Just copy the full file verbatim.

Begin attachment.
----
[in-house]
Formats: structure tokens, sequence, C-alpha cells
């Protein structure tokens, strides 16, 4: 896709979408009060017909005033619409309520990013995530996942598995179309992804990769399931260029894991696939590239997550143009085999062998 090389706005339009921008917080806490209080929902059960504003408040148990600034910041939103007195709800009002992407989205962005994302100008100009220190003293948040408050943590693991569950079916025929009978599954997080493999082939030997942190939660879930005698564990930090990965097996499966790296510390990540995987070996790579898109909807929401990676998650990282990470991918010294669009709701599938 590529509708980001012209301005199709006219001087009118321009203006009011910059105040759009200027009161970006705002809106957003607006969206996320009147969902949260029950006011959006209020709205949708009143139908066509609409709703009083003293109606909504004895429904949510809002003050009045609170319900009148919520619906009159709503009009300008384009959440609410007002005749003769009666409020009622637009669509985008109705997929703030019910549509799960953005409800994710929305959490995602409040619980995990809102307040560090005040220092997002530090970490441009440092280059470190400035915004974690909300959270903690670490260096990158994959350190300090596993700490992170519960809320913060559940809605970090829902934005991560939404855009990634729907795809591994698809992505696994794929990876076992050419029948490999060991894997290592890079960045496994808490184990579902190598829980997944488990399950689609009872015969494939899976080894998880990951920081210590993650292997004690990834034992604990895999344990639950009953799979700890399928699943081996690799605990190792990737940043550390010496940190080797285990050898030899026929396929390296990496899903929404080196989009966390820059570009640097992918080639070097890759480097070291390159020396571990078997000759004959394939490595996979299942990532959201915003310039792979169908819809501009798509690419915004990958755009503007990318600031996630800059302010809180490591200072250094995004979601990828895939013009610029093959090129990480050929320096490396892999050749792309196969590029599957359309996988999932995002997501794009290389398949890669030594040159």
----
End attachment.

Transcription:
[in-house]
Formats: structure tokens, sequence, C-alpha cells
């Protein structure tokens, strides 16, 4: 896709979408009060017909005033619409309520990013995530996942598995179309992804990769399931260029894991696939590239997550143009085999062998 090389706005339009921008917080806490209080929902059960504003408040148990600034910041939103007195709800009002992407989205962005994302100008100009220190003293948040408050943590693991569950079916025929009978599954997080493999082939030997942190939660879930005698564990930090990965097996499966790296510390990540995987070996790579898109909807929401990676998650990282990470991918010294669009709701599938 590529509708980001012209301005199709006219001087009118321009203006009011910059105040759009200027009161970006705002809106957003607006969206996320009147969902949260029950006011959006209020709205949708009143139908066509609409709703009083003293109606909504004895429904949510809002003050009045609170319900009148919520619906009159709503009009300008384009959440609410007002005749003769009666409020009622637009669509985008109705997929703030019910549509799960953005409800994710929305959490995602409040619980995990809102307040560090005040220092997002530090970490441009440092280059470190400035915004974690909300959270903690670490260096990158994959350190300090596993700490992170519960809320913060559940809605970090829902934005991560939404855009990634729907795809591994698809992505696994794929990876076992050419029948490999060991894997290592890079960045496994808490184990579902190598829980997944488990399950689609009872015969494939899976080894998880990951920081210590993650292997004690990834034992604990895999344990639950009953799979700890399928699943081996690799605990190792990737940043550390010496940190080797285990050898030899026929396929390296990496899903929404080196989009966390820059570009640097992918080639070097890759480097070291390159020396571990078997000759004959394939490595996979299942990532959201915003310039792979169908819809501009798509690419915004990958755009503007990318600031996630800059302010809180490591200072250094995004979601990828895939013009610029093959090129990480050929320096490396892999050749792309196969590029599957359309996988999932995002997501794009290389398949890669030594040159």